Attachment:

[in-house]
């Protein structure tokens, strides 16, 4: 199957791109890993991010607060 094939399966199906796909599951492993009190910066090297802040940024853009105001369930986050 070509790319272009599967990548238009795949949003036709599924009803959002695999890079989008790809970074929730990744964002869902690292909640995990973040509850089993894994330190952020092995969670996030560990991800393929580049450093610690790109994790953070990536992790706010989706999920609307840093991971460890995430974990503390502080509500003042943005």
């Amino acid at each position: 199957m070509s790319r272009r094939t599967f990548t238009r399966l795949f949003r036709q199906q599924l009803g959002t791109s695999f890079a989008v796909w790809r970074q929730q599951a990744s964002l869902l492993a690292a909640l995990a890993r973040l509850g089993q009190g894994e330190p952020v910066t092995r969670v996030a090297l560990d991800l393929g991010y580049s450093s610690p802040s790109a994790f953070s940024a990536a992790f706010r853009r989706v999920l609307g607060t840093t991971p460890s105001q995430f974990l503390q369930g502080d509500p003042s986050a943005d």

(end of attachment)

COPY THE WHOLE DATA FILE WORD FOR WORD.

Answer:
[in-house]
């Protein structure tokens, strides 16, 4: 199957791109890993991010607060 094939399966199906796909599951492993009190910066090297802040940024853009105001369930986050 070509790319272009599967990548238009795949949003036709599924009803959002695999890079989008790809970074929730990744964002869902690292909640995990973040509850089993894994330190952020092995969670996030560990991800393929580049450093610690790109994790953070990536992790706010989706999920609307840093991971460890995430974990503390502080509500003042943005």
């Amino acid at each position: 199957m070509s790319r272009r094939t599967f990548t238009r399966l795949f949003r036709q199906q599924l009803g959002t791109s695999f890079a989008v796909w790809r970074q929730q599951a990744s964002l869902l492993a690292a909640l995990a890993r973040l509850g089993q009190g894994e330190p952020v910066t092995r969670v996030a090297l560990d991800l393929g991010y580049s450093s610690p802040s790109a994790f953070s940024a990536a992790f706010r853009r989706v999920l609307g607060t840093t991971p460890s105001q995430f974990l503390q369930g502080d509500p003042s986050a943005d």